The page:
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Timothy Kircher (Guilford College)

Timothy Kircher

Timothy Kircher
Image Credit: Tonya Kircher

Fellow in Research Area 1: "Competing Communities"

May – June 2021

Respublica litterarum: The Petrarchan Model for Renaissance Epistolary Exchange

As a fellow at EXC 2020 "Temporal Communities", Timothy Kircher will study examples of letter collections created by Renaissance humanists. In our time of SMS and email communication, there has arisen a compensatory interest in humanist epistolography. The collections of Francesco Petrarch (1304-1374), in particular the Familiares and Seniles, are formative in this humanist tradition, since he renewed the genre of the personal letter cultivated by Cicero and Seneca.

In tracing the contours of what he calls epistolographic humanism, he is focusing on letter collections as cultural narratives. Since they are narratives, he attends to movements within the collections: developments, alterations, contradictions, and dialogue. The aim is to understand these histories of the self as histories of the times, especially as personal letters were often preserved and presented as public letters. The “personal” has weight as the “historical, as well as the “literary”: one may think here of the modern novel originating in the epistolographic stories of Richardson and Goethe. One question raised by his project concerns the motivating principle or logos of Renaissance humanism, as it undergoes historical variation.

His initial range of humanist letter-writers includes Petrarch, Coluccio Salutati (1331-1406), Poggio Bracciolini (1380-1459), Pier Candido Decembrio (1399-1477), Lapo da Castiglionchio the Younger (c. 1405-1438), Antonio Beccadelli (1394-1471), Isotta Nogarola (1418-1466), Aeneas Sylvius Piccolomini (1405-1464), Laura Cereta (1469-1499), and Marsilio Ficino (1433-1499). Each writer composed letters in Neo-Latin. In order to concentrate the scope of research, he is examining closely several letters from each humanist written to the same person or group of persons. Another variable the project addresses is whether the humanist created his or her own letter-collection, or whether later editors assembled it. A final concluding section entails a reading of the vernacular letters of Machiavelli.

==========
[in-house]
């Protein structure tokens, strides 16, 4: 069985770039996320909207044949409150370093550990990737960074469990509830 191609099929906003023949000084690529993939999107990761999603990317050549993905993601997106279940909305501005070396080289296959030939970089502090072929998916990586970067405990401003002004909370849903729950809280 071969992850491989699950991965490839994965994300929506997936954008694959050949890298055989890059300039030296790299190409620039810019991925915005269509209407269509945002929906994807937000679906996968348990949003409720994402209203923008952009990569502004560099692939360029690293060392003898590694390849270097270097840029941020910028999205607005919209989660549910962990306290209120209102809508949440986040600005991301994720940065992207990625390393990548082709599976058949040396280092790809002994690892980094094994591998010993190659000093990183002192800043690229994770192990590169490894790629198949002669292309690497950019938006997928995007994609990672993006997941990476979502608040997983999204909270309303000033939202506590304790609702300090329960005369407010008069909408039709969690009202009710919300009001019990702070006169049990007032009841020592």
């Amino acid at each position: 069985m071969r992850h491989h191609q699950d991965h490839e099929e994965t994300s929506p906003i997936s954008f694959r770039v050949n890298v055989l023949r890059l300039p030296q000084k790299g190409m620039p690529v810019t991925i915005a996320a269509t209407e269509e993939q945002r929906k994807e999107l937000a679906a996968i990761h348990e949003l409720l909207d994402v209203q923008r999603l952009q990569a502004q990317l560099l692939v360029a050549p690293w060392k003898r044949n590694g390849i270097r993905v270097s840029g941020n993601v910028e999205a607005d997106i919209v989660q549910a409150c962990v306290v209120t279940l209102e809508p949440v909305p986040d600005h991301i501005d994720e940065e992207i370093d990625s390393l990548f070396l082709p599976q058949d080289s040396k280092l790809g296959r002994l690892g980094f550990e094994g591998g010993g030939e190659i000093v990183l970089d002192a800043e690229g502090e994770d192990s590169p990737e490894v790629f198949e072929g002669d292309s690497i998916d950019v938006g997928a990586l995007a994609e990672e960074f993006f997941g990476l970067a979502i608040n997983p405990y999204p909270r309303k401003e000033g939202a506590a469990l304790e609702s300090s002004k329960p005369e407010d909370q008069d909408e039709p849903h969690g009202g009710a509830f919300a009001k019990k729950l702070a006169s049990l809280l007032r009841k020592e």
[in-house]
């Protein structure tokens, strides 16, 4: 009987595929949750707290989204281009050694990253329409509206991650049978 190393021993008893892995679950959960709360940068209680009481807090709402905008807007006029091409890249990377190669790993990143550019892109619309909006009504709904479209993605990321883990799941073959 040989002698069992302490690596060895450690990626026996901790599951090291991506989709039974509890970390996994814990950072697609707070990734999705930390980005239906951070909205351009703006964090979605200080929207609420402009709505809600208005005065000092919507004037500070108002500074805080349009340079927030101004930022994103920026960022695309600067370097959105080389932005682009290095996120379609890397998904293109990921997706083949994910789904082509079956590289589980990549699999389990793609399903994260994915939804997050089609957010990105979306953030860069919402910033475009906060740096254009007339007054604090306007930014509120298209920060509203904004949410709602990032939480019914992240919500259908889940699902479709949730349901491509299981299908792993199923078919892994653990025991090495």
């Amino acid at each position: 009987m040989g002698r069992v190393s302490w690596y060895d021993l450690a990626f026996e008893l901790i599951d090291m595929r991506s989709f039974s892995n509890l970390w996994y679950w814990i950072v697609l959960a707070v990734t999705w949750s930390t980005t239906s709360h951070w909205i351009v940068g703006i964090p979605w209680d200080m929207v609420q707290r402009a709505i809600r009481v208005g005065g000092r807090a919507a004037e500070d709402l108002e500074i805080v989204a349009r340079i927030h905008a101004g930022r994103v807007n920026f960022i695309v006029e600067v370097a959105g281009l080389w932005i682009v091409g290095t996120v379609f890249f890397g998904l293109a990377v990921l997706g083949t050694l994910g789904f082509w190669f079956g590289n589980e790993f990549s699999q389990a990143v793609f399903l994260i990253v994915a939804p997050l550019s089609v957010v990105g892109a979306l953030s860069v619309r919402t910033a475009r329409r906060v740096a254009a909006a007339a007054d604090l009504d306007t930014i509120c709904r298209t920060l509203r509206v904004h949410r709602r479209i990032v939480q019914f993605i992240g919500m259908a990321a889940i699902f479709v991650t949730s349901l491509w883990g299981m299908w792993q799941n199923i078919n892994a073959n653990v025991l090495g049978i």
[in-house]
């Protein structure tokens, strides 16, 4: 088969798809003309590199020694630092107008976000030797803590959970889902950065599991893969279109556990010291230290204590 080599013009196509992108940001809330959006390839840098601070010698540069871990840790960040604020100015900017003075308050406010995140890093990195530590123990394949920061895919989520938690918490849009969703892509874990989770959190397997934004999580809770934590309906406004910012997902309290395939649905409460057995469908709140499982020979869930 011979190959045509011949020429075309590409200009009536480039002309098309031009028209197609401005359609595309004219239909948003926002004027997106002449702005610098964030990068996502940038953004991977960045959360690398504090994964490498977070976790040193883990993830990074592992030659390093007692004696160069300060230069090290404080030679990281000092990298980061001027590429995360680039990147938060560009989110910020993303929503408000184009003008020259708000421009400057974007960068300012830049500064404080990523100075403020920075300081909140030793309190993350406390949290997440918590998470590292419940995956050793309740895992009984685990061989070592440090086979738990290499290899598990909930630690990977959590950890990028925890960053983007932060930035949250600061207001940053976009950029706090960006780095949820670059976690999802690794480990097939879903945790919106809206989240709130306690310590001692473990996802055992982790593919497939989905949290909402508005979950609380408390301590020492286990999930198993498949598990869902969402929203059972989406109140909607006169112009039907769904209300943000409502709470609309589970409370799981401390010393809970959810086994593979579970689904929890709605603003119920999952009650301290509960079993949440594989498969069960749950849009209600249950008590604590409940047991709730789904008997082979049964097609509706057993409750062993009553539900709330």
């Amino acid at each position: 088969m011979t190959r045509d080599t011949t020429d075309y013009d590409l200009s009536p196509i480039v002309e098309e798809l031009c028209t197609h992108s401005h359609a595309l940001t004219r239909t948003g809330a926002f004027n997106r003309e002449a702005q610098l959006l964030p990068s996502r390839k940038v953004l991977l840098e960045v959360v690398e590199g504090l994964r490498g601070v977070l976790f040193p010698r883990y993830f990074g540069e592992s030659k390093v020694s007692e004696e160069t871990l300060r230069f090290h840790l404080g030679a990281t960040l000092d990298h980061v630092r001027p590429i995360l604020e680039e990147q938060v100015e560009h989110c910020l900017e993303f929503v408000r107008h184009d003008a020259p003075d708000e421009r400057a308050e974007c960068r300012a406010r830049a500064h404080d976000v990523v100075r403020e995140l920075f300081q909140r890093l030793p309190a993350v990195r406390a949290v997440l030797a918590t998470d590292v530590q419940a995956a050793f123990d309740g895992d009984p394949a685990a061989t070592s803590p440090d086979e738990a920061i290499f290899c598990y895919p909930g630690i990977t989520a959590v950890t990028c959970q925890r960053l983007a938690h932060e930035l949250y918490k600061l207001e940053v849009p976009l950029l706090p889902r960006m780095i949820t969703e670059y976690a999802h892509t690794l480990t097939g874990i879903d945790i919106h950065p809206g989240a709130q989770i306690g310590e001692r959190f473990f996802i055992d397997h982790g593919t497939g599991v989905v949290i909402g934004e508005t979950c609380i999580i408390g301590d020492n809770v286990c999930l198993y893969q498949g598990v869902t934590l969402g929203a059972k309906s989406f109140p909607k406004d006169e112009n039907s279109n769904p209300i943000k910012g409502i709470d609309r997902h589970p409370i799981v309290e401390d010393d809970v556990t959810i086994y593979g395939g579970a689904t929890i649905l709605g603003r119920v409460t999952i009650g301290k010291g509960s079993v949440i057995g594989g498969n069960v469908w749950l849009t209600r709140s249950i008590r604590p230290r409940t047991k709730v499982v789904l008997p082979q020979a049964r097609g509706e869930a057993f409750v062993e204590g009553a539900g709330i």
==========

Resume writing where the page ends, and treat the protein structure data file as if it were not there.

Timothy Kircher is an historian of Renaissance humanism, having examined in particular the writings of Francesco Petrarch (1304-74), Giovanni Boccaccio (1313-75), and Leon Battista Alberti (1404-72). Among his publications are The Poet’s Wisdom: The Humanists, the Church, and the Formation of Philosophy in the Early Renaissance (Leiden: Brill, 2006); Living Well in Renaissance Italy: The Virtues of Humanism and the Irony of Leon Battista Alberti (Tempe: ACMRS, 2012); and Before Enlightenment: Play and Illusion in Renaissance Humanism (Leiden: Brill, 2021).

His interests lie in understanding the relation between literary expression and philosophical inquiry, and especially in appreciating how certain humanists formulated this relation in response to dominant cultural voices of their times: those of mendicant clergy of the fourteenth and of civic humanists of the fifteenth century. As a central concern he studies the crossings of history, philosophy, and literature, in the effort to make manifest the way writers playfully illuminate the freedoms and restrictions of Renaissance culture, in ways that foreground the developments of the philosophical essay and the modern novel.

He has been invested in understanding the critical role of the humanities past, present, and future. In order to voice this understanding through broader institutional venues, he has been Chair of the Humanities Division at Guilford College, President of the American Boccaccio Association, and Member of the Board of Directors for the Renaissance Society of America for Associate Organizations and International Cooperation. Since 2015 he has edited a website that charts the place of the humanities in contemporary culture (humanitieswatch.org).